Neonicotinoid insecticides and bees
Neonicotinoids are a group of chemicals used as insecticides. Studies looking at the effects of neonicotinoids on bees have been widely reported.
The Government is fully aware of the importance of bees and of the economic benefits they bring as pollinators. Defra supports beekeepers by:
- Helping them look after their hives to reduce pest and disease risks
- Working in partnership with beekeeping groups on a ten year plan to protect and improve the health of honeybees in England and Wales
- Funding research on pest and disease management to help achieve a sustainable and thriving population of honey bees for pollination and honey production
Several studies have suggested that low doses of neonicotinoids could have sub-lethal effects on bees with consequences for bee populations. Defra takes any threat to bees very seriously and has consistently made it clear that it will restrict the use of these products if the evidence shows the need.
Defra has kept evidence on neonicotinoids under open-minded scrutiny, assessing new studies as they emerge and considering how they alter the overall picture. We have taken advice from the independent expert Advisory Committee on Pesticides, which has considered the evidence on several occasions. The Committee advised, following its latest meeting on 29 January this year, that there were grounds for a review of neonicotinoid authorisations under pesticides legislation. This work is being taken forward by the HSE’s Chemicals Regulation Directorate, as the UK pesticides regulator.
We have not simply assessed evidence produced by others. Independent experts advised that there was a need for further experimental evidence on the issue of whether bees may face harmful exposure to neonicotinoids in field conditions. We therefore commissioned our own research, which was completed in March 2013, to explore further the impacts of neonicotinoids on bumble bees in field conditions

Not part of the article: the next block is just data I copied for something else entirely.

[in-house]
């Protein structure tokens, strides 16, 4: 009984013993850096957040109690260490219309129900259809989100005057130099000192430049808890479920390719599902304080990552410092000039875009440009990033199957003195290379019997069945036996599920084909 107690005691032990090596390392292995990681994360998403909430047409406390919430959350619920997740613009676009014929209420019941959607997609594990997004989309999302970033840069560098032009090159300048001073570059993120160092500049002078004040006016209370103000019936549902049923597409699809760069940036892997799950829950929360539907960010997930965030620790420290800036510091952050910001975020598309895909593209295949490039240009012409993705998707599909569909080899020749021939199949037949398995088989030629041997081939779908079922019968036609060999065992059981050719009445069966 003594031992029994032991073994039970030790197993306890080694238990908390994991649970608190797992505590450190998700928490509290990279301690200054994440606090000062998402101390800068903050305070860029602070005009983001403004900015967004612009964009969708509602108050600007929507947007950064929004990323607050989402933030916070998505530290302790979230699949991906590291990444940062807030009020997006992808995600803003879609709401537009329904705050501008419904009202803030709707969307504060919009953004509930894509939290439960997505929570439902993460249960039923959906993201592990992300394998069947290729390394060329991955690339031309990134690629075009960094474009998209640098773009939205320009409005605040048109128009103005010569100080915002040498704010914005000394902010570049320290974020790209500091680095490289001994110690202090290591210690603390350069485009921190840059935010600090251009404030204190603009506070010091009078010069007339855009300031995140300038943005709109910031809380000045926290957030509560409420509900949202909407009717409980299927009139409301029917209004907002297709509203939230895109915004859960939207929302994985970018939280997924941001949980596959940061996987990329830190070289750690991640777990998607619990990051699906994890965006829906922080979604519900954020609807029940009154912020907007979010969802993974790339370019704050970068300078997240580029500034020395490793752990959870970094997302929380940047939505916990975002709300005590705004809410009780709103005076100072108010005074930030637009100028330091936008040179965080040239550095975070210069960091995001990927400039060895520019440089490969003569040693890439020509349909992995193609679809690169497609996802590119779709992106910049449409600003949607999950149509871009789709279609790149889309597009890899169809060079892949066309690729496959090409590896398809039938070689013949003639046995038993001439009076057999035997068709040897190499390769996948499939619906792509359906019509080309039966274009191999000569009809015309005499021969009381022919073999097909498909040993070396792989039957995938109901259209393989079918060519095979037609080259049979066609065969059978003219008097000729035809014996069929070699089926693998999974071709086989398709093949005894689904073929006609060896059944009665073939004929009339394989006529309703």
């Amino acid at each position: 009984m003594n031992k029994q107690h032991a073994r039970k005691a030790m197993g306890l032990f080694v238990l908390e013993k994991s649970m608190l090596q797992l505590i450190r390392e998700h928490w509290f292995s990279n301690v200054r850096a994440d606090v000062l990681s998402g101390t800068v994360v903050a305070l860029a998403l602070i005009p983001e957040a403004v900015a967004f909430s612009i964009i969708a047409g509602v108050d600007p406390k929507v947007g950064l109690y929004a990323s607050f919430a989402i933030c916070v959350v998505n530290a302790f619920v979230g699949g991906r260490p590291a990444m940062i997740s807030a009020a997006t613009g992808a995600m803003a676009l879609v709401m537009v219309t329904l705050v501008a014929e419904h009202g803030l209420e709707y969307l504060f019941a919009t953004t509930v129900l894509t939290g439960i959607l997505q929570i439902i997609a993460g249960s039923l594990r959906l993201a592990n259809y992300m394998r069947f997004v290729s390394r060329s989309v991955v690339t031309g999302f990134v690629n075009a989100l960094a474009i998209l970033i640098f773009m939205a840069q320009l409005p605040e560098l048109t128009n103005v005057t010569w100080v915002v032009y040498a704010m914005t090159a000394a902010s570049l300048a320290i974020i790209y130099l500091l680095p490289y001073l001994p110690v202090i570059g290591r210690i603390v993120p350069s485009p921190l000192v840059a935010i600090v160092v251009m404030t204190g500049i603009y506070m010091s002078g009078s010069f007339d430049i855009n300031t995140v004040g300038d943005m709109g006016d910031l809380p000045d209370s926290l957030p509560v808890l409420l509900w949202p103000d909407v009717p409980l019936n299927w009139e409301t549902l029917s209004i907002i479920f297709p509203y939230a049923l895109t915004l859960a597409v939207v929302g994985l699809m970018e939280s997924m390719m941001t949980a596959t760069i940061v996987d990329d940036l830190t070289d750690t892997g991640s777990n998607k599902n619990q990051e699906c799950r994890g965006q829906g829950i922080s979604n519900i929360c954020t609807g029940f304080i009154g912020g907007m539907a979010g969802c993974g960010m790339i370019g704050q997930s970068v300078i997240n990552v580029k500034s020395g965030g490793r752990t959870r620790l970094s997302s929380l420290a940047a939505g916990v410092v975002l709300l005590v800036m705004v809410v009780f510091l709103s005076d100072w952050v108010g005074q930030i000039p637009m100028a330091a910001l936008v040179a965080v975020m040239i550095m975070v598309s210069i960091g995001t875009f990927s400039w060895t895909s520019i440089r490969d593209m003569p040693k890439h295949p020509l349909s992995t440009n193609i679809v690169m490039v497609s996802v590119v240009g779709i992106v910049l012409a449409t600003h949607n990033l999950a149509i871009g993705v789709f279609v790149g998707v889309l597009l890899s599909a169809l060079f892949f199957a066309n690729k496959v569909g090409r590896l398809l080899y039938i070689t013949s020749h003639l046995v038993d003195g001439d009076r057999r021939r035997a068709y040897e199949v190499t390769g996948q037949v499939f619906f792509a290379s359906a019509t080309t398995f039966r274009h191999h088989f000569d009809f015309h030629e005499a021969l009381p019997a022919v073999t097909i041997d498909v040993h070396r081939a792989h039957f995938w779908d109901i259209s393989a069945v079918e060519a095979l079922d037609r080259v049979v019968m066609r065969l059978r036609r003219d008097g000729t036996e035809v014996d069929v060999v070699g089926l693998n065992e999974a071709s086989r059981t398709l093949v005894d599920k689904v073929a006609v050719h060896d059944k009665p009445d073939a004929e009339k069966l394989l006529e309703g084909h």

- Effects of neonicotinoid seed treatments on bumble bee colonies under field conditions (Fera website)
Following this work, we have produced an assessment of the key evidence about neonicotinoids and bees to help inform national and international considerations of this issue. The assessment cannot exclude rare effects of neonicotinoids on bees in the field. However, it suggests that effects on bees do not occur under normal circumstances.
We continue to build our understanding of these issues. We are completing research to understand what levels of pesticide residues and disease in honey bees are normal and have commissioned a longer-term project to quantify the actual exposure of wild bumblebees to sub-lethal doses of neonicotinoid insecticides in UK landscapes.
We are also working to understand better the wider environmental and agronomic implications of possible restrictions, including the consequences of alternative pesticides or pest control measures being used.
As in the UK, consideration of this issue in Europe has been running for some time. Considerable efforts have been put into designing an updated risk assessment process for the effects of pesticides on bees and UK experts have contributed to this work. The European Food Safety Authority (EFSA), which is leading this work, expects to complete it by the summer.
On the instructions of the European Commission, the EFSA has considered the existing data on the three main neonicotinoids against the emerging new risk assessment. They published Conclusions in January which indicated, unsurprisingly, that the old data did not fully address the new requirements.
The Commission have drawn up plans for a ban on the use of three neonicotinoids on a long list of crops. Defra is approaching this proposal in the same way as we have approached the issue domestically. We are therefore urging the Commission to complete their scientific assessment, taking account of our new research, and to assess the impacts of action so that the measures proposed are proportionate to the risks identified.
All pesticides, including neonicotinoids, are tightly regulated. The risk assessment process, set out in European legislation, looks in detail at the risks to honey bees, considering a range of factors including methods of application and examining both lethal and sub-lethal effects.
The regulatory process is constantly updated so that it advances with scientific knowledge and the authorisations of pesticide chemicals are reviewed regularly to ensure that they meet the latest standards. Those authorisations that do not are restricted or withdrawn.
The neonicotinoid insecticides meet the standards set by the regulatory system and legal restrictions are in place to limit the exposure of bees to these products.
- A Code of Practice also provides guidance to pesticide users on minimising the exposure of bees